In Praise of Doing What Does Not Come Naturally

Yesterday I went for what might’ve been my last run until the spring thaw. It was a bit blustery at 36 degrees, but it felt so good! I ran a slow mile and then walked another mile, savoring how good it felt to run outside for what might be the last time in a long time. This morning we woke up to a few inches of ice and snow, and now I’m very glad I went for that run. Running has taught me a lot. I am not “good” at running. I am lucky if I run an 11-minute mile, and a few years ago, I would’ve taken this as a sign of failure, and I would’ve quit running, but now I’m at a point in my life where I don’t care if I’m good at something, as long as I enjoy it. I do enjoy running, quite a bit, so I’m going to keep doing it. Slow and steady wins the race, right?

When I run, I have no expectations that I will be fast, or that I will win a race, or complete a marathon. It’s not about speed or winning, or distance, it’s just about the running itself, being in the moment, and enjoying the run. I will admit that I love running when it’s cold out, because I feel like a bit of a bad ass with my gloves, fleece headband/ear warmer thing, and tights. That being said, I’ve found that I greatly prefer running when it’s cold to running when it’s warm.

Running has helped my writing, in that when I run, I think about all sorts of things, including writing. I mull over old ideas, and come up with new ideas. I work through difficulties. Running also gives me confidence, because even though it’s difficult and does not come naturally to me, I can still do it. While one mile might seem like nothing to a marathoner, to me, that mile is hard work and takes significant effort. I am proud of that one mile!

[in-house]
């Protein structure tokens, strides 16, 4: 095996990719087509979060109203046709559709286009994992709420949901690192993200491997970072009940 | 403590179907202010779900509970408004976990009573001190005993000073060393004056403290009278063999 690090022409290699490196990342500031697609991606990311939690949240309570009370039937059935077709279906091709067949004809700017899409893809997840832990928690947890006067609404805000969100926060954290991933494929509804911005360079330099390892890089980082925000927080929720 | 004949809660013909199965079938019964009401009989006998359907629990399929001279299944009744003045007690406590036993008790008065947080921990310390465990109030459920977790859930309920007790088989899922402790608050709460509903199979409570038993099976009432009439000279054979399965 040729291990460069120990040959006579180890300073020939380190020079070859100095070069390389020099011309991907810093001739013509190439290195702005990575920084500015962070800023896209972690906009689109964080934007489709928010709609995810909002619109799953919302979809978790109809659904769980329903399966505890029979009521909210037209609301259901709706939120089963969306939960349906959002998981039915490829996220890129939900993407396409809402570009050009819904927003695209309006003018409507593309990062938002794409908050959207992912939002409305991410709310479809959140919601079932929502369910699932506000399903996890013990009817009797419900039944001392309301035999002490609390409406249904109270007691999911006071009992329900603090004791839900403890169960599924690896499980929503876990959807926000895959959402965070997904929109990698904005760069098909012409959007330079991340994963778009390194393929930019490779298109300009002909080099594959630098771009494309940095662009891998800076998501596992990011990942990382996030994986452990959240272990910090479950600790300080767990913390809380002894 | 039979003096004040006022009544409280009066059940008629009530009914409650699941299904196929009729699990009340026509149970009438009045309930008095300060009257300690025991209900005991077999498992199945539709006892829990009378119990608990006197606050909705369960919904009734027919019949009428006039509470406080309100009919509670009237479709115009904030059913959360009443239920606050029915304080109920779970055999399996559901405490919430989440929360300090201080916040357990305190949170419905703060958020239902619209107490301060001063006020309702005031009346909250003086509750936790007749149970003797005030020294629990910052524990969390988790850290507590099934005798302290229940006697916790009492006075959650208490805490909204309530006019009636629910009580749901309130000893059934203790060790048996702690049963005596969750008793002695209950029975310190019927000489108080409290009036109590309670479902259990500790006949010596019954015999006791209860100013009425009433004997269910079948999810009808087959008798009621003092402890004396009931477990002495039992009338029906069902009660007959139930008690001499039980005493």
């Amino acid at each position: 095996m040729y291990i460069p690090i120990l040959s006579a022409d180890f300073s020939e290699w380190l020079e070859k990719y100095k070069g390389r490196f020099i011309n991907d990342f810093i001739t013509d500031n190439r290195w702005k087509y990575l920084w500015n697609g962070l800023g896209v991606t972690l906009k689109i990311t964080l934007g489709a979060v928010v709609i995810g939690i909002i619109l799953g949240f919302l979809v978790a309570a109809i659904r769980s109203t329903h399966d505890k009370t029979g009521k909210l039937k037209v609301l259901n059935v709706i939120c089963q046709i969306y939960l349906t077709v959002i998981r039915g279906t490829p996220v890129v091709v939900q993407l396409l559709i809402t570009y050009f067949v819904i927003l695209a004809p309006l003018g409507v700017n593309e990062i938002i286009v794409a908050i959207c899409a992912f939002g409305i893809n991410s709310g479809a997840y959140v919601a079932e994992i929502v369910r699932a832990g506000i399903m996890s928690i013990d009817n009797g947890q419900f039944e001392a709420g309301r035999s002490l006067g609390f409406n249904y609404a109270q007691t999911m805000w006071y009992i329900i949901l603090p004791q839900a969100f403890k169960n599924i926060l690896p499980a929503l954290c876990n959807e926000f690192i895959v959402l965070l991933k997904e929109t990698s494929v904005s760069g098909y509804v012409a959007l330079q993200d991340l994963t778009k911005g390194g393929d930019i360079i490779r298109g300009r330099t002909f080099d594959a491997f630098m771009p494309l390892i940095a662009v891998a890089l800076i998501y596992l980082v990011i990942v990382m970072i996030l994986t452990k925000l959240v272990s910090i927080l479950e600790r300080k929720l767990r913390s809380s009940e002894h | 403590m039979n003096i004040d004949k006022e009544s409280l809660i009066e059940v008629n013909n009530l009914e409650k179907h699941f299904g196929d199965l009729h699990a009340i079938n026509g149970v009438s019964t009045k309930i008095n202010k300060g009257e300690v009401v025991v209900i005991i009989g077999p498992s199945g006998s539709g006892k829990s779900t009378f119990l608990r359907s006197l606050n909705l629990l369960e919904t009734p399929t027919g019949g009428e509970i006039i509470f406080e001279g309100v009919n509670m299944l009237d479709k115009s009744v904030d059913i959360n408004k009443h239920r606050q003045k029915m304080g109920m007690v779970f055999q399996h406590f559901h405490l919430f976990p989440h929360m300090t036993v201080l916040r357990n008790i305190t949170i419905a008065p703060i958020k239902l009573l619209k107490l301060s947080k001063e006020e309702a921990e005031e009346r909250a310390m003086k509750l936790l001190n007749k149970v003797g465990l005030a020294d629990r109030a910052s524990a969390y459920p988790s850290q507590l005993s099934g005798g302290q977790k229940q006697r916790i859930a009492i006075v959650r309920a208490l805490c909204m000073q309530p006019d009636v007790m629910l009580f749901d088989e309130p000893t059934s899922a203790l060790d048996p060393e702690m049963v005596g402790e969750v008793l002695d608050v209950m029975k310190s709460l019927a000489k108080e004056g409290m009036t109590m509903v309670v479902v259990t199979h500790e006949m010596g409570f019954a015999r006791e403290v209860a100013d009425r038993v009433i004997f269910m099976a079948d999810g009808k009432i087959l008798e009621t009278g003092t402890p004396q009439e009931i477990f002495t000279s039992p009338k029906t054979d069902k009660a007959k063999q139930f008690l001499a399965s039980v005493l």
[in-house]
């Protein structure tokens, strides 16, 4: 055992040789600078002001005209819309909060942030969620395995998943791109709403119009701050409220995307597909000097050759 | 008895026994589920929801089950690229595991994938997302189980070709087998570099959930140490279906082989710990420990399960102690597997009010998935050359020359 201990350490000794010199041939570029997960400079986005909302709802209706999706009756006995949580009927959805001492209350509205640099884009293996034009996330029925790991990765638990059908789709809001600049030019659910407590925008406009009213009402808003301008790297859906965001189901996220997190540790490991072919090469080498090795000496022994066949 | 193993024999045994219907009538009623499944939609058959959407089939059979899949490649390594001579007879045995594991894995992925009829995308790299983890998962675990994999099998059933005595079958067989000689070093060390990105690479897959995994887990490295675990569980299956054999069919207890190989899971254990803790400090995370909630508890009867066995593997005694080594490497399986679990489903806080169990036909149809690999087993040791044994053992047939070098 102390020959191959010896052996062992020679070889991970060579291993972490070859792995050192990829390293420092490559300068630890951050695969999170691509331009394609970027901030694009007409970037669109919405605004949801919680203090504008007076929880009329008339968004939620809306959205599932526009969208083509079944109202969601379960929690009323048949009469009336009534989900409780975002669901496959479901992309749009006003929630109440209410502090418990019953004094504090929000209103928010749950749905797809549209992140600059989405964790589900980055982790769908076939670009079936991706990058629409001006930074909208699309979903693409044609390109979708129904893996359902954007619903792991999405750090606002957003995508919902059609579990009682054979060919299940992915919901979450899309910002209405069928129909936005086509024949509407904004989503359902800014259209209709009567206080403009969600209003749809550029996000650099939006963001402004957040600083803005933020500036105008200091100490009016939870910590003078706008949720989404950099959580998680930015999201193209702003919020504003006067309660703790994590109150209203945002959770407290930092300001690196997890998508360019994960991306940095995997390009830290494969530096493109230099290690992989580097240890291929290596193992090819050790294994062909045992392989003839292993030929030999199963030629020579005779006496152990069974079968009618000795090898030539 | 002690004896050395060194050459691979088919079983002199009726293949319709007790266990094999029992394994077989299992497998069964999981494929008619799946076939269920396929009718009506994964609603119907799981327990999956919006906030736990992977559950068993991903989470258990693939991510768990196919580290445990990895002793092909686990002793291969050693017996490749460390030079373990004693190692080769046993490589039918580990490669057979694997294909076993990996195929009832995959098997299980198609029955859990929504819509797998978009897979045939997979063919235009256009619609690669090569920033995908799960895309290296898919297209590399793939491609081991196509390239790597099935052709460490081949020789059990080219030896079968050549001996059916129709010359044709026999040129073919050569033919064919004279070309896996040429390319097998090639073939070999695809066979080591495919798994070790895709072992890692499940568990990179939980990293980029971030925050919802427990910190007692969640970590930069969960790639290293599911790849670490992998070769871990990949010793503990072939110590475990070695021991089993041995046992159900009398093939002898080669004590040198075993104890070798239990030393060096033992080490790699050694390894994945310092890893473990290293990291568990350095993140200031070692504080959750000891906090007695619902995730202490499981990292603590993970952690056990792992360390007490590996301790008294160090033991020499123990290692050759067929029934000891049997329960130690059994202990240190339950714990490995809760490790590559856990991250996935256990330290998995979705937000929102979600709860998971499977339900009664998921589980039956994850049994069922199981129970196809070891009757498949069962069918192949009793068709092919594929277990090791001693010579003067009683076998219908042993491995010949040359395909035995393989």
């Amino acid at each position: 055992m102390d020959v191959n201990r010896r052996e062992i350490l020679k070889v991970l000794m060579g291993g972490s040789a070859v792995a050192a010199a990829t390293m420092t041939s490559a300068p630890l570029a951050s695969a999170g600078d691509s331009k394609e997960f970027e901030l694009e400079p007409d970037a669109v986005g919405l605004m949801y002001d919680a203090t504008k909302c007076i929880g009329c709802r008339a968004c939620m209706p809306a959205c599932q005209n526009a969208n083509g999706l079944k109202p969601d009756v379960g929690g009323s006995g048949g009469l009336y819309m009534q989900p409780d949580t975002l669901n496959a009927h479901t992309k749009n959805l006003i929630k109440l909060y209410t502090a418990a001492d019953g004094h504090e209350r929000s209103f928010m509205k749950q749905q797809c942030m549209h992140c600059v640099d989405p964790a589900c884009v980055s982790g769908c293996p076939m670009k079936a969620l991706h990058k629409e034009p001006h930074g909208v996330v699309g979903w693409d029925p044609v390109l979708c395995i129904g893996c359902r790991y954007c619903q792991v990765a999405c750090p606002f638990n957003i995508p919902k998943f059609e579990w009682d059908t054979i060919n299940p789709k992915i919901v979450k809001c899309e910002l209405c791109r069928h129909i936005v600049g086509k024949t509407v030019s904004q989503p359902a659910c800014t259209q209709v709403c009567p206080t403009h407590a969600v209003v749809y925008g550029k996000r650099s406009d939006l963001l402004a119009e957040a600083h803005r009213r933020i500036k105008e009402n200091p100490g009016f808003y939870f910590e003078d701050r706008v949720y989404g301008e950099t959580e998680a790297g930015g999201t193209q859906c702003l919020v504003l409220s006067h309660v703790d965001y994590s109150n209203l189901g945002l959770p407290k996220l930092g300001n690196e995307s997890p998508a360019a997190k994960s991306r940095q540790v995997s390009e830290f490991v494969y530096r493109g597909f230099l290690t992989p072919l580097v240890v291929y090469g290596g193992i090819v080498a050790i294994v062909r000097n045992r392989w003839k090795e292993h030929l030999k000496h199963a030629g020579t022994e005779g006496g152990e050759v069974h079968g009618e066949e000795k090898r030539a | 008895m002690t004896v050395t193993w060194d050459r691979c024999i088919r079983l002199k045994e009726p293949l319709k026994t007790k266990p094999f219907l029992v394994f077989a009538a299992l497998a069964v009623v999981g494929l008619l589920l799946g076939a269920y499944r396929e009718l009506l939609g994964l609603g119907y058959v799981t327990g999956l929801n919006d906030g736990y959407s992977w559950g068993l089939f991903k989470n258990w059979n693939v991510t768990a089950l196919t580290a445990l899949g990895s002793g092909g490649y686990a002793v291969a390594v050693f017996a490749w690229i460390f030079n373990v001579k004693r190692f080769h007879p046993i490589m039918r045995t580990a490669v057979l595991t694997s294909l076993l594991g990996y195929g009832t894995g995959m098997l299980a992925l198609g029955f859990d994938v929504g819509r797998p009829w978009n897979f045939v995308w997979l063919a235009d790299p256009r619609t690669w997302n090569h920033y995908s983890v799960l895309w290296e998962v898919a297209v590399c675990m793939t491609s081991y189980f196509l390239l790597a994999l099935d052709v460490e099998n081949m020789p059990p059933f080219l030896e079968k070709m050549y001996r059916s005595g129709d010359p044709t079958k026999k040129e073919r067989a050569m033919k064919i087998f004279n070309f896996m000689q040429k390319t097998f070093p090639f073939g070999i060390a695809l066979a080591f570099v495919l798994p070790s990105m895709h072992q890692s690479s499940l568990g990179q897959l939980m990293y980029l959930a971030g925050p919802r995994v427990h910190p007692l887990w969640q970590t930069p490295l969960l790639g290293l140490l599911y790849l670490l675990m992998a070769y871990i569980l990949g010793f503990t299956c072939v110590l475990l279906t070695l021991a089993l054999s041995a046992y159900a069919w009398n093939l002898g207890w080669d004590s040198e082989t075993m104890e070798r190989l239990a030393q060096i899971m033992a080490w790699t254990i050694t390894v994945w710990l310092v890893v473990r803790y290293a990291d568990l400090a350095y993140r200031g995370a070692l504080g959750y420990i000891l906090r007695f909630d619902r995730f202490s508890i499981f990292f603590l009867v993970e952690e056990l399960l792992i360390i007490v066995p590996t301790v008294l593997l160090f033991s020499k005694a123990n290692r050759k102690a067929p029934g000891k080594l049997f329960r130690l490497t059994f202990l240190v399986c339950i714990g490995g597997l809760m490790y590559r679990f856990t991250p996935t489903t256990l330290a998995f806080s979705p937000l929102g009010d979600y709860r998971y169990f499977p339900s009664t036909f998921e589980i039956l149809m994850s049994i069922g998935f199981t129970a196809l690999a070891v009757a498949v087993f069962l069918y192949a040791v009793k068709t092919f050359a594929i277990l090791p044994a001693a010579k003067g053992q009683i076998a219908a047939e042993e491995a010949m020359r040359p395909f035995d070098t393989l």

We are naturally drawn to what we are good at, which makes sense. I am terrible at math, so I have never wanted to be an accountant, and if I was an accountant, I would probably cost my firm a large amount of money, due to mathematical errors. So it’s good that I am not an accountant. The stakes are not quite as high with running though, and I believe running has helped me ┬ádevelop patience that I have not had in the past. I am a more patient person and writer.

We should all step out of our proverbial comfort zones sometimes, take a risk, and perhaps do what does not come naturally.

 

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